Analysts said the deal, which is with Cheniere's Corpus Christi LNG export project in Texas, should move the company's proposed Corpus Christi Stage 3 expansion closer to approval.
The deal announced in a recent filing with the Department of Energy is one of several announced in recent weeks as LNG buyers seek to lock in long-term prices and supplies of the super-cooled fuel as global energy shortages have boosted prices to record highs.
Utilities around the world are competing for LNG cargoes to fill extremely low gas stockpiles in Europe ahead of the winter heating season and meet insatiable demand for the fuel in Asia where coal and gas shortages have already caused power blackouts in China.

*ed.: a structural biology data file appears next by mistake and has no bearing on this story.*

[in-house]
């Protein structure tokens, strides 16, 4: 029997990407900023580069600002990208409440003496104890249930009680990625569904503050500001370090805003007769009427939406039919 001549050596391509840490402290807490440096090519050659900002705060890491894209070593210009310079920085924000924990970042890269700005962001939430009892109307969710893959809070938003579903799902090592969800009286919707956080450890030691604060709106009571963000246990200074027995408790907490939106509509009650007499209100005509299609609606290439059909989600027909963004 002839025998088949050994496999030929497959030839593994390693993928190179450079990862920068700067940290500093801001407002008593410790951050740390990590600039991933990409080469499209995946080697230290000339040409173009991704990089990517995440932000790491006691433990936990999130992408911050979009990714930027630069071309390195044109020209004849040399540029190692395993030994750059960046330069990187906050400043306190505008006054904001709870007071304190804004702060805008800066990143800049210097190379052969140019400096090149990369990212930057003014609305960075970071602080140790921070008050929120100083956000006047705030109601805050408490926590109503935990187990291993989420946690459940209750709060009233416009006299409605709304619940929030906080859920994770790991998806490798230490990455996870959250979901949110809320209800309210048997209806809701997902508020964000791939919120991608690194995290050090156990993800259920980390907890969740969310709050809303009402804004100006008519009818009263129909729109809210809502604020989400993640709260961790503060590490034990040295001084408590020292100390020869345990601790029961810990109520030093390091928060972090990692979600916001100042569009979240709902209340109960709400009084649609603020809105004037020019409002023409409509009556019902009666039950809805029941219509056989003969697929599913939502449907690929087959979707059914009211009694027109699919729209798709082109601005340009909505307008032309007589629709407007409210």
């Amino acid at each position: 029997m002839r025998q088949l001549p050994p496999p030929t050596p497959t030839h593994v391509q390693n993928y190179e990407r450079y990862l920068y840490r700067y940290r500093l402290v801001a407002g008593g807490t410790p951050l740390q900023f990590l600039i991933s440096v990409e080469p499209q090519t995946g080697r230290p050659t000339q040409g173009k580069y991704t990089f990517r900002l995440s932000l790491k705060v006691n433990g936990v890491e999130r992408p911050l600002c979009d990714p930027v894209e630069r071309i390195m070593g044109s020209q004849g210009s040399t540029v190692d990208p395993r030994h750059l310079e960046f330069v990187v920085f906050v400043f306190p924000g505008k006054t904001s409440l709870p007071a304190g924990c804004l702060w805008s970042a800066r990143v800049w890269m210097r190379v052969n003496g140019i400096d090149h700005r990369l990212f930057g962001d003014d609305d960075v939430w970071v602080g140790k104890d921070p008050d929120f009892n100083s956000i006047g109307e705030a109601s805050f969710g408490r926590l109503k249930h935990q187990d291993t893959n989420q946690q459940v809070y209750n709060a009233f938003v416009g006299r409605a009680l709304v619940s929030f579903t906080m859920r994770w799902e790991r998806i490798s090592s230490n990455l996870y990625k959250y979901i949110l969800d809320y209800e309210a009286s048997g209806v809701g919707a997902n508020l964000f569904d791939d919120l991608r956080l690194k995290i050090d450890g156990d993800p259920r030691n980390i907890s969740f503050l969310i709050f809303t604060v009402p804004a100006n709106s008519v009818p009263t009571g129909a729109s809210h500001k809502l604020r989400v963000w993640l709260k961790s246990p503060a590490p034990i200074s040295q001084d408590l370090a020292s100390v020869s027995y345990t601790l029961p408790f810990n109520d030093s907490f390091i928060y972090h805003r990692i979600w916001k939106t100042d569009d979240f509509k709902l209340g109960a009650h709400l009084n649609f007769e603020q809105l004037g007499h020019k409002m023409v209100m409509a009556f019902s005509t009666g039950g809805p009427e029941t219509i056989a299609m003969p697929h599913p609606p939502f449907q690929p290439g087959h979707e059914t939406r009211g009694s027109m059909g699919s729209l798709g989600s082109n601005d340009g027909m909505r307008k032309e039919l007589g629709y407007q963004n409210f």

Under the sale and purchase agreement (SPA), Cheniere said Engie will buy about 0.4-1.2 million tonnes per annum (MTPA) of LNG.
Over the past couple of months, Cheniere has signed agreements to sell LNG to units of Anglo-Swiss mining and commodities trading firm Glencore PLC, Chinese gas distribution company ENN Natural Gas Co Ltd and Chinese chemical and fertilizer producer Sinochem.
Cheniere has said those agreements moved it closer to making a final investment decision on the Stage 3 expansion, which is expected in 2022.
Stage 3 would add up to seven mid-scale liquefaction trains that would produce around 10 MTPA of LNG.
Cheniere is already the biggest buyer of gas in the United States and the biggest U.S. exporter of LNG with the capacity to produce about 40 MTPA of LNG - soon to be 45 MTPA once a sixth liquefaction train at its Sabine Pass plant in Louisiana enters service early next year.
(Reporting By Scott DiSavino; Editing by Kirsten Donovan)